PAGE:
Rapid population growth, lack of access to food and water and increased exposure to natural disasters mean more than 1 billion people face being displaced by 2050, according to a new analysis of global ecological threats.Compiled by the Institute for Economics and Peace (IEP), a think-tank that produces annual terrorism and peace indexes, the Ecological Threat Register uses data from the United Nations and other sources to assess eight ecological threats and predict which countries and regions are most at risk.With the world’s population forecast to rise to nearly 10 billion by 2050, intensifying the scramble for resources and fuelling conflict, the research shows as many as 1.2 billion people living in vulnerable areas of sub-Saharan Africa, Central Asia and the Middle East may be forced to migrate by 2050. While some, such as India and China, are most threatened by water scarcity in the coming decades, others like Pakistan, Iran, Mozambique, Kenya and Madagascar face a toxic combination of threats, as well as a diminishing ability to deal with them.”These countries are broadly stable now but have high exposure to ecological threats and low and deteriorating ‘positive peace’, which means they are at higher risk of future collapse,” the 90-page analysis found.Killelea said the world now has 60% less fresh water available than it did 50 years ago, while demand for food is forecast to rise by 50% in the next 30 years, driven in large part by the expansion of the middle class in Asia.Those factors, combined with natural disasters that are only likely to increase in frequency because of climate change, mean even stable states are vulnerable by 2050.The IEP said it hoped the register, which may become an annual analysis, would shape aid and development policies, with more emphasis and funding going towards climate-related impacts.Topics : By comparison, ecological factors and conflict led to the displacement of some 30 million people in 2019, the report said.”This will have huge social and political impacts, not just in the developing world, but also in the developed, as mass displacement will lead to larger refugee flows to the most developed countries,” said Steve Killelea, IEP’s founder.The register groups the threats into two broad categories: food insecurity, water scarcity and population growth in one; and natural disasters including floods, droughts, cyclones, rising sea levels and rising temperatures in the other.The result is an analysis assessing how many threats each of some 150 countries faces and their capacity to withstand them.
The Dutch government is set to introduce a proposal to embed the amended European Pensions Directive – known as IORP II – into local law.EU member states have to implement the changes by January 2019 at the latest.The law amendment was mentioned in a planning letter for 2018, which Minister of Social Affairs Wouter Koolmees and State Secretary Tamara van Ark sent to the Netherlands’ House of Commons last Friday.The Netherlands will have to align the Dutch Pensions Act, its act concerning compulsory membership of occupational pension funds and its Financial Supervision Act (WFT) on several points with the amended IORP Directive. The previous government sent the Commons an overview of articles to be changed in spring last year, before the Netherlands’ general election. According to the list the impact will be minor. The concrete translation into law will follow in the next quarter. The proposal has been sent to the Council of State (RvS) before being put before parliament.There are currently two other legislative proposals waiting to be dealt with at the Dutch House of Commons. The first allows for the merger of mandatory industry-wide pension funds with a ringfenced equity base for each of the merger partners. The Dutch pension industry heavily objected to the proposal in its current form.The second legislative proposal was a draft initiative from MP Martin van Rooijen of 50Plus, the Dutch political party for the elderly, to amend the discount rate for liabilities in order to stop pension funds from having to cut benefits. The parliamentary debate on this is scheduled for this week.The planning letter did not contain a single word on reforms of the pension system, which were a major talking point of last year’s election.The letter did, however, announce various assessments, such as the final evaluation of the Pension Equalisation Act (Wet verevening pensioenrechten) and the evaluation of the amended financial assessment framework (FTK). Both are on the agenda for the first quarter. This also applies to the evaluation of the act to strengthen pension fund governance structures (Wet versterking bestuur pensioenfonds).Later this month another letter is expected regarding pension fund communication. This is expected to clarify how many schemes have published their recovery plan on their website. Dutch Parliament buildings in the Hague, the Netherlands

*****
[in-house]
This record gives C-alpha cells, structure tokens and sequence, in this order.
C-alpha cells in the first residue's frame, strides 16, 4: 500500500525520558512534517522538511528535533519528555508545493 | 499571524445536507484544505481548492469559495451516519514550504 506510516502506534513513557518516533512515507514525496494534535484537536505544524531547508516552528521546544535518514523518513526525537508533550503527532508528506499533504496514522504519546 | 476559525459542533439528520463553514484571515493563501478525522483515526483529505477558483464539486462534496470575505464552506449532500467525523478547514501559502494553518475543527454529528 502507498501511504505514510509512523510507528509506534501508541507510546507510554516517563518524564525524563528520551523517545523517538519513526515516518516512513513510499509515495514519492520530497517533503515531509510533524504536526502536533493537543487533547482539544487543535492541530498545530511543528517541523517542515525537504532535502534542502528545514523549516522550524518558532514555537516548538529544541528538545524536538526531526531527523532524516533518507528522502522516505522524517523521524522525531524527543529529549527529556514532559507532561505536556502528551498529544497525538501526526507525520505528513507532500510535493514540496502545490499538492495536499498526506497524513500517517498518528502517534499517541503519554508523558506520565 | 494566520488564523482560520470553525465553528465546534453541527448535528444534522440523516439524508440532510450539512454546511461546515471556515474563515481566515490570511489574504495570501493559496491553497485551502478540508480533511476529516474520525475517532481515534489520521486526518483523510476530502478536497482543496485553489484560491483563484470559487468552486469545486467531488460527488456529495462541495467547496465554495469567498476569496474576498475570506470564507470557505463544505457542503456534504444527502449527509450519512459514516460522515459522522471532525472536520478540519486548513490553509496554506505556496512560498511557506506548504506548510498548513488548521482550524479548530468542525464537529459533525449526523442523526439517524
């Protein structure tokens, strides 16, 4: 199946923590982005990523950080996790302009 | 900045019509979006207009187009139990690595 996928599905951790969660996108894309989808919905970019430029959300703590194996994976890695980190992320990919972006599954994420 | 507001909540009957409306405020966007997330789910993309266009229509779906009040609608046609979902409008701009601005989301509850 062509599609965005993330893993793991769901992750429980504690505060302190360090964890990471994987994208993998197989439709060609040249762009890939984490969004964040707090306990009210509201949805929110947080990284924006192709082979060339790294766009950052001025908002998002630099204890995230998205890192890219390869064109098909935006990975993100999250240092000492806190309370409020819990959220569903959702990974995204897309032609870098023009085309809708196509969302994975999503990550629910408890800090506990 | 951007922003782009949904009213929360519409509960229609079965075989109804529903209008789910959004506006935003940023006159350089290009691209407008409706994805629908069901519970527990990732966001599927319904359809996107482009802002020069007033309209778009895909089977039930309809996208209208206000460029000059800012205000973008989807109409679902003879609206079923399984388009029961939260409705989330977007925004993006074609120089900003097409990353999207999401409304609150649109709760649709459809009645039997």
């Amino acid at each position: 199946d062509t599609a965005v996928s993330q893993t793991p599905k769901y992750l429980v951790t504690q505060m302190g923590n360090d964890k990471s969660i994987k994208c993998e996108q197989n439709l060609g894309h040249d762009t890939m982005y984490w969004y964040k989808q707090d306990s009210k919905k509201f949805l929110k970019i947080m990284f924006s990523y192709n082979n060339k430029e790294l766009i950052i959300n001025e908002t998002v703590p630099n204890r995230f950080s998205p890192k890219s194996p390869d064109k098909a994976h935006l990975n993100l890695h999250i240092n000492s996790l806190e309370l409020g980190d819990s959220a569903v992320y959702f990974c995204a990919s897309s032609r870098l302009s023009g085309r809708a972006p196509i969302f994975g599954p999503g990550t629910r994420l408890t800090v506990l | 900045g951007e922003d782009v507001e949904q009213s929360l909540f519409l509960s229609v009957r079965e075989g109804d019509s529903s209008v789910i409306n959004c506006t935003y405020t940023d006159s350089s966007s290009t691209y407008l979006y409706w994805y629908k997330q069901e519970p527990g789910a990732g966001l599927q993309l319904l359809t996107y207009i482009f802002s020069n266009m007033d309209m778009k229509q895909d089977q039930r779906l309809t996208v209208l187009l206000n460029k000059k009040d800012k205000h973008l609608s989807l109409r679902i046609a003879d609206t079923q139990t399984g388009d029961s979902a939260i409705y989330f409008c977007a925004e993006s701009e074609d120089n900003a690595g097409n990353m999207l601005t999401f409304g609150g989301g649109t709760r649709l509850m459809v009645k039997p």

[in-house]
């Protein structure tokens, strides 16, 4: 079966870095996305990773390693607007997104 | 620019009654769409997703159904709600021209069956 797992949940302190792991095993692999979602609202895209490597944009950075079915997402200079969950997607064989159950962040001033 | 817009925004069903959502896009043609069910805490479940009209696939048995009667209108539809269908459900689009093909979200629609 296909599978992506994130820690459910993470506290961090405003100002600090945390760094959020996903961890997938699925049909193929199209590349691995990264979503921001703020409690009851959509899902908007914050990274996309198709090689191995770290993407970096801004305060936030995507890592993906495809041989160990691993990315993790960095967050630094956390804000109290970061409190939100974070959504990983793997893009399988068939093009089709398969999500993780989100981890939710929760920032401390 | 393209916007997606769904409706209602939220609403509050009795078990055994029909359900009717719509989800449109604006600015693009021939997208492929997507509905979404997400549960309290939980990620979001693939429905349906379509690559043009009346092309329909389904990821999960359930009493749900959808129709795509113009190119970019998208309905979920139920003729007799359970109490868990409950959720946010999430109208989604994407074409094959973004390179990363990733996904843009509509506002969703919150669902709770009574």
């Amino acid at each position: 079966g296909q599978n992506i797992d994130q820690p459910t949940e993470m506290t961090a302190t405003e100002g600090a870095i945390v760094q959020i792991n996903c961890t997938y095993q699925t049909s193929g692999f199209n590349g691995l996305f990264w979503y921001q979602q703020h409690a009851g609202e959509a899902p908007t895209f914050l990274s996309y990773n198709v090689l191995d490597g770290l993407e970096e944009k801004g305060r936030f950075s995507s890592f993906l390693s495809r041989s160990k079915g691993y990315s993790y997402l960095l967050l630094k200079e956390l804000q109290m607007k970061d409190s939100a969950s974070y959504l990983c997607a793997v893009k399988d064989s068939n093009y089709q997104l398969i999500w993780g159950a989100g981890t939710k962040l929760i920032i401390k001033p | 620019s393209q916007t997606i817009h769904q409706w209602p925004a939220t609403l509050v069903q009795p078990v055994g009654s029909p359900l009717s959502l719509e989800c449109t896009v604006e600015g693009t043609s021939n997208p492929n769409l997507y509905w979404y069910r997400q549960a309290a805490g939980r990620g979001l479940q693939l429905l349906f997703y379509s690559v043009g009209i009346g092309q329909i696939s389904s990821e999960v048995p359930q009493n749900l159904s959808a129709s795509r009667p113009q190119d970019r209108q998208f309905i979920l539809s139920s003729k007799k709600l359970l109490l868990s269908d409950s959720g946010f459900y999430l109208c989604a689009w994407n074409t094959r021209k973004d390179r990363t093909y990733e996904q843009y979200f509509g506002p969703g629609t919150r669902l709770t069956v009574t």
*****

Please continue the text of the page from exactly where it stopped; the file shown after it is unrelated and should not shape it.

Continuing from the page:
Indianapolis, IN—Race car driver John Andretti died Thursday, Jan. 30 after a long, courageous battle with colon cancer. He was 56.Andretti, a member of the famed Andretti racing family, drove and won at the highest levels of North American motorsports in Indy cars, stock cars and sports cars. He also competed in top-level drag racing and short-track open-wheel racing. His career included 12 starts in the Indianapolis 500 and 11 starts in the Brickyard 400 at the Indianapolis Motor Speedway.But his tireless, selfless work on behalf of various charities, even after his cancer diagnosis became public in April 2017, earned him even more respect and loyalty from a legion of worldwide admirers than his significant talent behind the wheel. Andretti co-founded the “Race for Riley,” an annual go-kart race in Central Indiana that has raised nearly $4 million for the Riley Children’s Hospital in Indianapolis since its inception in 1997.In a statement from Penske Entertainment Corp. President & CEO Mark Miles, on behalf of INDYCAR and the Indianapolis Motor Speedway, about veteran driver John Andretti: John Andretti’s skills behind the wheel of any kind of race car were admired by his millions of fans around the world, and he always returned that loyalty and kindness to become one of the most popular drivers of his generation. But John’s true mission was helping others, whether through his countless hours of charity work, especially with Riley Children’s Hospital here in Indianapolis, or by the colon screening campaign he started in April 2017 after he was diagnosed with cancer. John’s positive attitude and selflessness throughout his brave fight inspired all of us and will be a legacy that will continue forever. We extend our deepest condolences to his wife, Nancy, their three children and the entire Andretti family.The Indianapolis Motor Speedway paid tribute to Andretti with their pylon. Fans are encouraged to continue Andretti’s legacy through regular colon screenings and by sharing the #CheckIt4Andretti hashtag on social media.